If youíre wondering about the organization that sponsors the annual food and wine celebration, CVI was created seven years ago as a way to interface with chefs across the nation and supply them with the finest herbs, microgreens, specialty vegetables and edible flowers, raised at the farm since the early 1980s through the practice of sustainable farming.

    The annual summertime event is a fundraiser for Veggie U, CVIís educational arm, whose goal is to teach fourth graders healthy food habits to enhance nutrition, combat obesity and focus on aspects of sustainable agriculture.

    This five-week curriculum provides students with a hands-on kit that includes soil, seeds, flats and a grow light to let them see, hear, taste, feel and experience the process of planting, growing, harvesting - and eating the results. In the 2007/2008 school year, Veggie U placed kits in 2,000 classrooms in 23 states.

    Besides contributing to a worthy cause, my main reason for attending the festival was to enjoy the food and wine walkaround, in which samples of food were served on small plates along with pours of wine from a multitude of world-renowned vineyards, including Coppola Artisan Wines, Grgich Hills Estate, Frogís Leap, and the Berenger Group.

    To give you an idea of some of the sophisticated cuisine served up in the walkaround, I noted Chef Shawn Brozicís (Wyndham Cleveland) Seared Tuna with Watermelon Gazpacho, Chef Regan Reikís (Pier W in Lakewood, Ohio) Copper Salmon Tartare with Fennel Hyssop Ice Cream, Chef Leo Bushey IIIís (The Hartford Club of Hartford, Connecticut) Seared Maple Leaf Duck Breast, Creamed Leeks and "Beetiful Blend."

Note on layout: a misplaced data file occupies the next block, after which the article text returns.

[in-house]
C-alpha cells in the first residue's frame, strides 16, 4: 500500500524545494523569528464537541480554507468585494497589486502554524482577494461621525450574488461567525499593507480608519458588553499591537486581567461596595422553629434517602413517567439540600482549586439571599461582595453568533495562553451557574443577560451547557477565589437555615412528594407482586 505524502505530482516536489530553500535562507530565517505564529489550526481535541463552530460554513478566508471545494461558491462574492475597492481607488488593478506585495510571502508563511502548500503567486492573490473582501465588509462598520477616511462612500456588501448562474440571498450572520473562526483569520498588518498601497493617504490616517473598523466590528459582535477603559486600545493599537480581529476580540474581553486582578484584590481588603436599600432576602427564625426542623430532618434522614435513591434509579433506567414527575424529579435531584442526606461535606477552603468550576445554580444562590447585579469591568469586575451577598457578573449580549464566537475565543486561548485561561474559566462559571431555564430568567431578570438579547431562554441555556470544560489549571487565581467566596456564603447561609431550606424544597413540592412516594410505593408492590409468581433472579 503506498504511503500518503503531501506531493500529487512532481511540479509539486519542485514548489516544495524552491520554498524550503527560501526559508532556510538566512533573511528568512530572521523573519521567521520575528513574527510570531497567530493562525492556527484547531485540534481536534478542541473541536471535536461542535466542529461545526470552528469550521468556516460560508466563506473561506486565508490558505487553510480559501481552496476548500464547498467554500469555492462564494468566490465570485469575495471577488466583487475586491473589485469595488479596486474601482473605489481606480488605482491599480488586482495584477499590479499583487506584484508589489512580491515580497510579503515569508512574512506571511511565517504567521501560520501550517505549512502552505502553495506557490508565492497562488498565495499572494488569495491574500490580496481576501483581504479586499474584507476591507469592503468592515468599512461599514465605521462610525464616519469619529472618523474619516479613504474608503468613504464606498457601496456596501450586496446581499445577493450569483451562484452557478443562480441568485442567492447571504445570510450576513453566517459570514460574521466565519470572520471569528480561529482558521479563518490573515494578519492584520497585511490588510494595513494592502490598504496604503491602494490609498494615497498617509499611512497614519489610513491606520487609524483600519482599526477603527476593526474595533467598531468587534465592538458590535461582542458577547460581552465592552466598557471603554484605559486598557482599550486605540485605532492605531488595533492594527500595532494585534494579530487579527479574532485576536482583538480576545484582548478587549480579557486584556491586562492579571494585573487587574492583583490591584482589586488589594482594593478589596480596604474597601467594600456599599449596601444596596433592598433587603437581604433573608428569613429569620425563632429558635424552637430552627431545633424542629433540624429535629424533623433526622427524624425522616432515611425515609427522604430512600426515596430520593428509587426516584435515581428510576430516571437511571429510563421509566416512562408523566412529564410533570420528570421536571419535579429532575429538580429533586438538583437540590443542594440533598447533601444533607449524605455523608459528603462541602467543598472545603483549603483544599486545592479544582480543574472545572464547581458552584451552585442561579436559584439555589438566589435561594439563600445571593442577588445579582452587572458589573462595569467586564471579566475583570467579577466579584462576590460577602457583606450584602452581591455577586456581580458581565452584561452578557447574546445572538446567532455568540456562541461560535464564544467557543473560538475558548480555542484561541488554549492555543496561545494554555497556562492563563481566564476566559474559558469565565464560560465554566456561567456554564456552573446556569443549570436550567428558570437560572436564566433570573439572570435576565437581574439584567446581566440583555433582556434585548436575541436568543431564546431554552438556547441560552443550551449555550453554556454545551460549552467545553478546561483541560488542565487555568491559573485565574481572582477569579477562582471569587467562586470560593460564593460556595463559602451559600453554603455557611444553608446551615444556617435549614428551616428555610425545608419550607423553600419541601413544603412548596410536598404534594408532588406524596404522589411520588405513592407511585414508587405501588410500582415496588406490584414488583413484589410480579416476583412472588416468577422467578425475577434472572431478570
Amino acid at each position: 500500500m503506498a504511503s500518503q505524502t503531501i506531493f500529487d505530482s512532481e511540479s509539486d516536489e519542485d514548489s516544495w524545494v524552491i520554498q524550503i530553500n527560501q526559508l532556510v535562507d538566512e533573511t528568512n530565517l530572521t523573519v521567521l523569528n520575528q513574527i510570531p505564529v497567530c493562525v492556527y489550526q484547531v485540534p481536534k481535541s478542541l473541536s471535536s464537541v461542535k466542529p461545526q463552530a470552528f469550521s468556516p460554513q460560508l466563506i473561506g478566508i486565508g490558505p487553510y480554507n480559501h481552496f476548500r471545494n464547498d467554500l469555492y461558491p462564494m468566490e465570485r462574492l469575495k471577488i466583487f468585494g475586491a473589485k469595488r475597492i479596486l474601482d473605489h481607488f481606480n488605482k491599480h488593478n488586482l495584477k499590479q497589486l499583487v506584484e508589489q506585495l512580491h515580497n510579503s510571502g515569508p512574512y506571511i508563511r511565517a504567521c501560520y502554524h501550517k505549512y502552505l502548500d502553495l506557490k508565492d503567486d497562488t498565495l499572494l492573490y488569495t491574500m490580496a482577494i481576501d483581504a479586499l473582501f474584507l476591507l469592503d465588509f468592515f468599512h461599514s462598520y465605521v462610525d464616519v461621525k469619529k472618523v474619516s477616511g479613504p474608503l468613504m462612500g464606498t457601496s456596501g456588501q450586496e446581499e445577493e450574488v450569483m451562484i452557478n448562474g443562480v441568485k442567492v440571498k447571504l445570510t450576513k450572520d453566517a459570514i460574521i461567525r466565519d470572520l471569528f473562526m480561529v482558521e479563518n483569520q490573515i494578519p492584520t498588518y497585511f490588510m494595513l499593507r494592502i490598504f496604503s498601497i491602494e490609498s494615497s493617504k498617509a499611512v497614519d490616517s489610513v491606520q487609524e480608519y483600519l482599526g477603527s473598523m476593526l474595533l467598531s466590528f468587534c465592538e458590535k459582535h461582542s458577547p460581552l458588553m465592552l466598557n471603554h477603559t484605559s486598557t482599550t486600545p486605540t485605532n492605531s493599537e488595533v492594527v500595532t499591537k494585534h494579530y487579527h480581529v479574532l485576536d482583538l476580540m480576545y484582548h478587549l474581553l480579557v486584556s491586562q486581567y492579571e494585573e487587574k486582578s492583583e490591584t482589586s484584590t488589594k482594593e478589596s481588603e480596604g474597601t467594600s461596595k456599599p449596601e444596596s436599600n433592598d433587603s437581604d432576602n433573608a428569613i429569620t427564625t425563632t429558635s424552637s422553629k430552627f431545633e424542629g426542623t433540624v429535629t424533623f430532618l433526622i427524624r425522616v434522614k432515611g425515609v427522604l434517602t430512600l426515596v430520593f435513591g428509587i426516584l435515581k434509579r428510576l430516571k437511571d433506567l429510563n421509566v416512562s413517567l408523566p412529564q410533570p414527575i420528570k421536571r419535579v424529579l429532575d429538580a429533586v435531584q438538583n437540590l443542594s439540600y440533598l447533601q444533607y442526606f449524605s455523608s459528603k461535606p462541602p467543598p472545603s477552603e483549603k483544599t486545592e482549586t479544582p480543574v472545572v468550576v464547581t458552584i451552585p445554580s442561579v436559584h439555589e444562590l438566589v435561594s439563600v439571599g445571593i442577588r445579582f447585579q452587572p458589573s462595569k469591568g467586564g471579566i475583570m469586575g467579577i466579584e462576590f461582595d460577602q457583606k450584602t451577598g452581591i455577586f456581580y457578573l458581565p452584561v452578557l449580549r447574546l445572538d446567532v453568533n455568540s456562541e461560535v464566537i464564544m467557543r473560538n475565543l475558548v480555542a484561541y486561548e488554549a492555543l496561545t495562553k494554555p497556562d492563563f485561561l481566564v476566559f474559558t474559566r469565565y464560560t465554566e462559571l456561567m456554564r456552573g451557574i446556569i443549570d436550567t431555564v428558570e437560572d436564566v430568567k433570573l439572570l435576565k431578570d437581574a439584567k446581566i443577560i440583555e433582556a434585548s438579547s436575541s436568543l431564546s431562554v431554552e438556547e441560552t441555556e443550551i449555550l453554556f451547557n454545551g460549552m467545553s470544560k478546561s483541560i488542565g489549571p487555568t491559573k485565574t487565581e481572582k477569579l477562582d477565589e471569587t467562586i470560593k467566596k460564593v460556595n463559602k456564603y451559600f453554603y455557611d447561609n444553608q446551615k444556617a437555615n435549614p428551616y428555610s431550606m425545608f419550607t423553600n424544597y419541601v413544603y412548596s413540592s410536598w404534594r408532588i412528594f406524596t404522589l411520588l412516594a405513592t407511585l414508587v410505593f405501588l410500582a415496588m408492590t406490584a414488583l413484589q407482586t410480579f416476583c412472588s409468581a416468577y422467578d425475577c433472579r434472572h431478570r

More tasty treats came from Pomona Chocolates in nearby Huron, Ohio, who passed out samples of salted caramel truffles and Limoncello, raspberry/Chambord and lavender/vanilla bean pieces. Tribeca Oven Artisan Bread further stimulated the taste buds with samples of Rosemary Pugliese Loaf and Multigrain Loaf made with seeds, whole grains and honey.

    One popular stop, Jeniís Ice Cream at station 49, scooped out flavorful cups of sweet corn and black raspberry swirl, salty caramel and cucumber with honeydew and cayenne. Unusual ice cream combinations to say the least.

    When not munching or sipping on some heavenly concoctions, I managed to catch a wine seminar and tasting titled "Mastering Food and Wine Pairing" conducted by Barry Wiss, vice president of communications and trade relations for Trinchero Family Estates. The hands-on seminar taught participants how to use the basic tastes of sweet, sour, salt, bitter and the recently discovered fifth taste called umami to bring food into balance with wine.